... The housing bubble was the ultimate expression, and perhaps the last gasp, of an economic system some 80 years in the making, and now well past its "sell-by" date. The bubble encouraged massive, unsustainable growth in places where land was cheap and the real-estate economy dominant. It encouraged low-density sprawl, which is ill-fitted to a creative, postindustrial economy. And not least, it created a workforce too often stuck in place, anchored by houses that cannot be profitably sold, at a time when flexibility and mobility are of great importance.

So how do we move past the bubble, the crash, and an aging, obsolescent model of economic life? What's the right spatial fix for the economy today, and how do we achieve it?

The solution begins with the removal of homeownership from its long-privileged place at the center of the U.S. economy. Substantial incentives for homeownership (from tax breaks to artificially low mortgage-interest rates) distort demand, encouraging people to buy bigger houses than they otherwise would. That means less spending on medical technology, or software, or alternative energy-the sectors and products that could drive U.S. growth and exports in the coming years. Artificial demand for bigger houses also skews residential patterns, leading to excessive low-density suburban growth. The measures that prop up this demand should be eliminated.

If anything, our government policies should encourage renting, not buying. Homeownership occupies a central place in the American Dream primarily because decades of policy have put it there. A recent study by Grace Wong, an economist at the Wharton School of Business, shows that, controlling for income and demographics, homeowners are no happier than renters, nor do they report lower levels of stress or higher levels of self-esteem.

And while homeownership has some social benefits-a higher level of civic engagement is one-it is costly to the economy. The economist Andrew Oswald has demonstrated that in both the United States and Europe, those places with higher homeownership rates also suffer from higher unemployment. Homeownership, Oswald found, is a more important predictor of unemployment than rates of unionization or the generosity of welfare benefits. Too often, it ties people to declining or blighted locations, and forces them into work-if they can find it-that is a poor match for their interests and abilities.

As homeownership rates have risen, our society has become less nimble: in the 1950s and 1960s, Americans were nearly twice as likely to move in a given year as they are today. Last year fewer Americans moved, as a percentage of the population, than in any year since the Census Bureau started tracking address changes, in the late 1940s. This sort of creeping rigidity in the labor market is a bad sign for the economy, particularly in a time when businesses, industries, and regions are rising and falling quickly.

The foreclosure crisis creates a real opportunity here. Instead of resisting foreclosures, the government should seek to facilitate them in ways that can minimize pain and disruption. Banks that take back homes, for instance, could be required to offer to rent each home to the previous homeowner, at market rates-which are typically lower than mortgage payments-for some number of years. (At the end of that period, the former homeowner could be given the option to repurchase the home at the prevailing market price.) A bigger, healthier rental market, with more choices, would make renting a more attractive option for many people; it would also make the economy as a whole more flexible and responsive.

...



Thanks for that excellent post! (0.00 / 0)
It adds a dose of reality to all the reflexive hand-wringing about home ownership.

I can believe that a real progressive  like Dennis Kucinich or a brilliant pragmatist (in the sense of actually having some practical accomplishments in his resume) like Wesley Clark might have pushed for an intelligent re-direction of exaggerated spending for home ownership, but Obama always plays to the lowest common denominator of economic half-truths, and the chance that he will make any significant changes in the fundamentals of the American economy is zero.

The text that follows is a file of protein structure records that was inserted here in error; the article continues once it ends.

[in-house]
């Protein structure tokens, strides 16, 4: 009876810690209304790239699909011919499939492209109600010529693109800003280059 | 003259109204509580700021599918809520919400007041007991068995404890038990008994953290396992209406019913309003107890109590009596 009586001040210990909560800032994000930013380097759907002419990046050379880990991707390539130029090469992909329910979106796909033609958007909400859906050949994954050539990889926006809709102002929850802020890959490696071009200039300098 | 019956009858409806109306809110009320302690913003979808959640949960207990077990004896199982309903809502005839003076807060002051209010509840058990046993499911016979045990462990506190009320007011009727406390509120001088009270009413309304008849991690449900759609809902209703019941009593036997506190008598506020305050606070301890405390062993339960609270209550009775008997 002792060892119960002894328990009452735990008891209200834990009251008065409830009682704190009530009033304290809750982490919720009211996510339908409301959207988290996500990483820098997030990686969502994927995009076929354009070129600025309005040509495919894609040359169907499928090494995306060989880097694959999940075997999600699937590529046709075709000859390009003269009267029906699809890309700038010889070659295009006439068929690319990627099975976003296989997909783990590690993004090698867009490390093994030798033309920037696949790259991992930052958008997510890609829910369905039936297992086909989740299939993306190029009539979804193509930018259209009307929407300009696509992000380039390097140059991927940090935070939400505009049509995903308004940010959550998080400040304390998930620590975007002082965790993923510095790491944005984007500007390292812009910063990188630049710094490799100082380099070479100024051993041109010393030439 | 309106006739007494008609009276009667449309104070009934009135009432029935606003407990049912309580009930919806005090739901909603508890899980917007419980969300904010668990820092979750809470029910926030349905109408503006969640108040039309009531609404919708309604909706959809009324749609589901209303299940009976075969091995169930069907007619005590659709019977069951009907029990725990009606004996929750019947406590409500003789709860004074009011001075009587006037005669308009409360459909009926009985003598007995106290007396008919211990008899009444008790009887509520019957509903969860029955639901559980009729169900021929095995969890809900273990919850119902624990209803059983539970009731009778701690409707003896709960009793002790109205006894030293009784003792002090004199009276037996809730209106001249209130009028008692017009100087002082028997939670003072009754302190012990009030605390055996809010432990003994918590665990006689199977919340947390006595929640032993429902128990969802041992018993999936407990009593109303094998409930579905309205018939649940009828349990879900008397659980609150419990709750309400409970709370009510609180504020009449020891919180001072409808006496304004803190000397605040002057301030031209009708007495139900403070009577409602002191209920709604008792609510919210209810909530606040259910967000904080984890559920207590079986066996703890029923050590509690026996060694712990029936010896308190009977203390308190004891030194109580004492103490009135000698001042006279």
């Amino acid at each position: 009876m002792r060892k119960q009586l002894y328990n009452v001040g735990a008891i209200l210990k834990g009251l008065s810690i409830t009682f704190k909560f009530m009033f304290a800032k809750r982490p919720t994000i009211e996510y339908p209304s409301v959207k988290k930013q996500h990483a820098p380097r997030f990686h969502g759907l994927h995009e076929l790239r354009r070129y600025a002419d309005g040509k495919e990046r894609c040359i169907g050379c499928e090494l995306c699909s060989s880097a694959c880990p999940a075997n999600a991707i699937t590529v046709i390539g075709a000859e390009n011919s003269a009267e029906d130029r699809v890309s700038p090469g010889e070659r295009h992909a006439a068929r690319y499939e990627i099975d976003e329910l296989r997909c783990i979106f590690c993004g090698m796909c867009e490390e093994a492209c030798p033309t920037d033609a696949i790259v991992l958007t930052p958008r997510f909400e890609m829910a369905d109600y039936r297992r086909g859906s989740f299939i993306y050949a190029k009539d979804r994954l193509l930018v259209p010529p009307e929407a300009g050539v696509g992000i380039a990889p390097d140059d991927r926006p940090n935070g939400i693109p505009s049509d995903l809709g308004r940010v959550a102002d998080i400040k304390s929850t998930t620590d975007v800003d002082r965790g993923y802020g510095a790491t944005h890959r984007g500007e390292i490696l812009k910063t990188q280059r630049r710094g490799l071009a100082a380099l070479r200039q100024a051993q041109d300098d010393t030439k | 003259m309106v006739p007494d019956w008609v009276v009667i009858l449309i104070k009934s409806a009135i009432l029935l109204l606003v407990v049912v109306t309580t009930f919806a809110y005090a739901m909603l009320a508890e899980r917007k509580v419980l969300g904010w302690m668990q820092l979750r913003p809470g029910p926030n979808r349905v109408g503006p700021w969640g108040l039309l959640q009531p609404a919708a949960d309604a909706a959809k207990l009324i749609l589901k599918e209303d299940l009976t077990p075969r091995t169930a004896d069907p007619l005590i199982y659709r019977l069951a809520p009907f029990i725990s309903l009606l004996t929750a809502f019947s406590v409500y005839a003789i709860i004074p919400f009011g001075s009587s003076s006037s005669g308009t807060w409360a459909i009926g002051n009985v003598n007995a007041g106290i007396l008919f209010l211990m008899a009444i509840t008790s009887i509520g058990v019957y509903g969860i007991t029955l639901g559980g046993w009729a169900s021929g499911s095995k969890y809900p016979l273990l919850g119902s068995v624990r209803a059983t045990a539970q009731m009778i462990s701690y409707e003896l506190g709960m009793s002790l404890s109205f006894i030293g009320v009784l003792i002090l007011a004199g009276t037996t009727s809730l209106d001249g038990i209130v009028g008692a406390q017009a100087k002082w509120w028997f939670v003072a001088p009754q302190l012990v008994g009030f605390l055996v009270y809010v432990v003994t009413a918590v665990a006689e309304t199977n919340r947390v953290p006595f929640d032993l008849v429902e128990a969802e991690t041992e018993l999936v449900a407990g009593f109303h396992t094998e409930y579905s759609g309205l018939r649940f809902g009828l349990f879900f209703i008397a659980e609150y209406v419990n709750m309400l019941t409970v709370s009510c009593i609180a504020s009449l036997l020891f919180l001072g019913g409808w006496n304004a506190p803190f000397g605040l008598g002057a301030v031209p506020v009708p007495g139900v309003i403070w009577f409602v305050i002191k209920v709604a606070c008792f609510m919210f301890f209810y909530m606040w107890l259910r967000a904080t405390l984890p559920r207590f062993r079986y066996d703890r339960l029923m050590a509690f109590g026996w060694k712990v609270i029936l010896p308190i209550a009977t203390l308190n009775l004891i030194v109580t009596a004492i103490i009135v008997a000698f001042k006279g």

[ Parent ]
69% (4.00 / 1)
Home ownership, like it or not, is the norm.  Around 69% of Americans own their own homes.  For most (and nearly all except the very rich), homes are the largest investment and the largest source of retirement dollars (at least outside of Social Security).

Making a change that hurts 70% of the population is not likely unless the harm to the other 30% is enormous.  Since that is not the case, fuhgettaboutit.


[ Parent ]
Did you happen to read the linked article? (0.00 / 0)
Amberglow went to the trouble of linking an excellent article about exaggerated capital investment in home ownership, and you reply that most Americans have sunk all their capital into home ownership, as if you were refuting something, but obviously not the argument that Richard Florida actually made, which you apparently didn't even notice.

[ Parent ]
I have now (4.00 / 2)
First, my comment was political.  Any political solution that hurts 69% of the population, some in a crippling manner, is unlikely to be taken up unless we are facing something at least as large as the Great Depression or as morally compromising as slavery.  Neither is even close to being the case.  Jimmy Carter nearly lost the Presidency in 1976 by making an offhand comment in one of the Presidential debates that he might eliminate the mortgage deduction as part of an overhaul of the US tax system.

Some of the article makes sense but the part on housing is way overdone.  Certainly any long term downturn (and I hope we don't have it) is likely to have winners and losers.  Duh.  I'm no fan of Obama.  He's much too conservative for my taste and gives away too much to business, especially the banks.  And that is what seems to be the most promising thing to focus on.

1)The standard 20% down would have covered much but not all of the bubble.  Certainly for those who bought a little earlier or put a little more down, their home still maintains equity, just less than before.  The alternative investment which also benefits from even bigger tax breaks (particularly for the super rich) is the stock market.  At least housing creates something of value.  Except for new companies, stock does nothing (it doesn't create capital just speculates in it).  Bonds on the other hand and loans are often used to create something: an office, equipment, a factory, etc.  And the stock market has exhibited that dive by falling further and faster than housing,

2) Get rid of a lot of the fancy mortgages and stock speculation vehicles.  The derivatives, short trades, options, etc, fueled the fire.